But the area Saric excels best is as a cutter, showcasing excellent feel for identifying gaps in the defense and making himself available around the rim.
As a shot creator out of straight isolations, he is a mixed bag. Saric has shown in the past a nice handle for someone his size to go side-to-side but can’t stop-and-start in a pinch and doesn’t have a lot quickness to shift directions and shake opponents with crossovers. His first step is not particularly explosive among pros but he has long strides on face-up drivers out of the mid-post and is able to maintain his balance through contact against players of a similar physical profile.
As a scorer, Saric has not shown much burst to attack length at the rim with explosiveness but has shown nice touch on non-dunk finishes and his 223-pound frame invites contact, leading to a very appealing 38% free throw rate a couple of years ago, though it declined to 29% last season.
He remains a lousy pull-up shooter, too rigid elevating off the bounce.
Saric did not screen in the pick-and-roll much but when he did, he put to use that ability to know the right spots to roll towards. Saric has soft hands to catch the ball on the move but has not flashed much potential to play above the rim as a target for lobs. He is a threat to pursue the ball on the offensive glass when he’s well positioned but lacks length to rebound outside of his area and also explosiveness converting these second chances into immediate putbacks.
Much like his scoring, Saric’s defense is also average at best.
He plays with good effort in individual defense, able to bend low to the ground to get in a stance. Saric has proven capable of holding his own on straight line drives by pure wings like Elliot Williams and Mindaugas Kuzminskas – two players that could be considered NBA-caliber. Defending Williams in the game against Panathinaikos on a dribble drive out of a closeout attack, Saric even flashed the ability to elevate out of the two feet in a pinch to block his shot at the rim.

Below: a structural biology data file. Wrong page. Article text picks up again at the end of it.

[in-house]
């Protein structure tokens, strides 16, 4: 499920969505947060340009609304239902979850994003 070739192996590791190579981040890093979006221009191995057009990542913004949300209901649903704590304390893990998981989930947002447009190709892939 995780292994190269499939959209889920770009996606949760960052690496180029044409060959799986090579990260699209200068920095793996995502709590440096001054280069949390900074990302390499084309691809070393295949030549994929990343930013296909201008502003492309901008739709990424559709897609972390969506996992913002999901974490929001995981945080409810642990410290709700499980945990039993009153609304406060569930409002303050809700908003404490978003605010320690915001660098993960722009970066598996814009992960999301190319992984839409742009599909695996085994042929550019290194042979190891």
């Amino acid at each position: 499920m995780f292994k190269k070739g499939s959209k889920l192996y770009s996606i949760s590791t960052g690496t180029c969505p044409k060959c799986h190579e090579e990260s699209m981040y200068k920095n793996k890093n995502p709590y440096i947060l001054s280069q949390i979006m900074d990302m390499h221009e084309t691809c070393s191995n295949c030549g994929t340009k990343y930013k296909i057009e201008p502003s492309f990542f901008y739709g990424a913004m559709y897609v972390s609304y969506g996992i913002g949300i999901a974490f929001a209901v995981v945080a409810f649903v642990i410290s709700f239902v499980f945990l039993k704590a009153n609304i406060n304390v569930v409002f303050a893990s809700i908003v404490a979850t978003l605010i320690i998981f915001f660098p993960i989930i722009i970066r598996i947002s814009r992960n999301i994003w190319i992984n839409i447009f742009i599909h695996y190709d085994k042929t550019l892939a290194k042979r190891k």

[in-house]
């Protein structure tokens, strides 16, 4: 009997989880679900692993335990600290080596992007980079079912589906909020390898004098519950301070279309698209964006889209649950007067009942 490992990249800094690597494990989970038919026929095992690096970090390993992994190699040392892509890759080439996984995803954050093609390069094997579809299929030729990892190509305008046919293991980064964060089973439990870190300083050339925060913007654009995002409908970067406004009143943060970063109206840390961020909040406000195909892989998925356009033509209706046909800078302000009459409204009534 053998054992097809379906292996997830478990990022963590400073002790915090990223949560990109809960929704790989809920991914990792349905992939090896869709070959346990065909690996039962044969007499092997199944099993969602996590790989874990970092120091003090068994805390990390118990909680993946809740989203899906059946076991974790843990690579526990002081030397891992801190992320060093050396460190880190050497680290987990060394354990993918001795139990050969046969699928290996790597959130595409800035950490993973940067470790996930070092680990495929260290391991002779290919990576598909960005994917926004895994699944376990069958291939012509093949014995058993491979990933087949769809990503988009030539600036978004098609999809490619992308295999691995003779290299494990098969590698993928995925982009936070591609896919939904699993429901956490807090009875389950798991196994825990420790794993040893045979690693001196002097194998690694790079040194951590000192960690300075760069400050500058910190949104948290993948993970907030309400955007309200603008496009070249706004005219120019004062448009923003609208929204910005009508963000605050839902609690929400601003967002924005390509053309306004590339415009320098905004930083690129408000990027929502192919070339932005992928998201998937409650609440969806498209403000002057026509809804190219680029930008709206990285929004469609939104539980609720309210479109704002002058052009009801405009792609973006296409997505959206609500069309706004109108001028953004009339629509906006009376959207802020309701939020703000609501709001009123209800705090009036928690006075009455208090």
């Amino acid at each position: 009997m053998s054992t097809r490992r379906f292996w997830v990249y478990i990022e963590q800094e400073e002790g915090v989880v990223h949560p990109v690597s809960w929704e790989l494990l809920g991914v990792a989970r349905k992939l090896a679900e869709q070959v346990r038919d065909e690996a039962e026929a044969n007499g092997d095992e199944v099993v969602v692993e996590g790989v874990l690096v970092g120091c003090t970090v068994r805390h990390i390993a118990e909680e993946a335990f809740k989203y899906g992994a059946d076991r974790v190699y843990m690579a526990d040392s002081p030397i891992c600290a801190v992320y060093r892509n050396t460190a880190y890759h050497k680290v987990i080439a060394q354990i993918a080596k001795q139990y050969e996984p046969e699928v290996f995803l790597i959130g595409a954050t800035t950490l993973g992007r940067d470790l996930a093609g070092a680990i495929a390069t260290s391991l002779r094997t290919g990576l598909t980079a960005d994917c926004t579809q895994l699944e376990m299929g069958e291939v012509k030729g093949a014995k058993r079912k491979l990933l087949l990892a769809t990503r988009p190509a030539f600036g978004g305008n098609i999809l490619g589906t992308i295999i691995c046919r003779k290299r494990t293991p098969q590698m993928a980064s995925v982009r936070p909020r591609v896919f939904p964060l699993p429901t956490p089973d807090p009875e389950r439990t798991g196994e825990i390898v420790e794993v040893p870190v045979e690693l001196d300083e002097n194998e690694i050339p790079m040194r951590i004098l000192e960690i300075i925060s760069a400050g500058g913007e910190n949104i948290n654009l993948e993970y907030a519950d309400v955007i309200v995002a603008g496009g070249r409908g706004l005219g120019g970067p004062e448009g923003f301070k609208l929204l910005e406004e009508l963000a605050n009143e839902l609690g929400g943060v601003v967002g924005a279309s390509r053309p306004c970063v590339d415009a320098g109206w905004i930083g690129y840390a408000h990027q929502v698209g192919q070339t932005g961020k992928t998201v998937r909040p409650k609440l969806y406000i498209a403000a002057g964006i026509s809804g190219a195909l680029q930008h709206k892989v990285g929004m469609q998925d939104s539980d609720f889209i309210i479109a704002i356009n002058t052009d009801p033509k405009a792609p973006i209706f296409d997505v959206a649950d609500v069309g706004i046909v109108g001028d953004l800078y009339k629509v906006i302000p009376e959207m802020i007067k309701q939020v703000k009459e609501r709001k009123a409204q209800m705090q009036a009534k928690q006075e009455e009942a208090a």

But he has not shown capable of switching into smaller, shiftier guards on an island, lacking the lateral quickness to stay in front in isolation when they shake him side-to-side or navigate over ball screens and recover in time to contest shots or shut down passing lanes as a trailer.
Defending as a big, Saric struggles to hold his ground in the post against bulkier power forward types and lacks length to contest outside shots effectively when he is closing out to stretch fours. As a help-defender, Saric is attentive to his rotation responsibilities but can’t play above the rim as a shot blocker – picking up just 51 blocks in 126 appearances over the last two seasons.
His most productive asset on that end is his rebounding, as he’s proven attentive to his boxout responsibilities and pursues the ball off the rim with nice energy – collecting almost 23% of opponents’ misses when he was on the floor last season.
Editor’s Note: Rafael Uehara is the managing editor of ‘Basketball Scouting’. More of his work can be found here or at RealGM, where he is a regular contributor. He can be followed on twitter as @rafael_uehara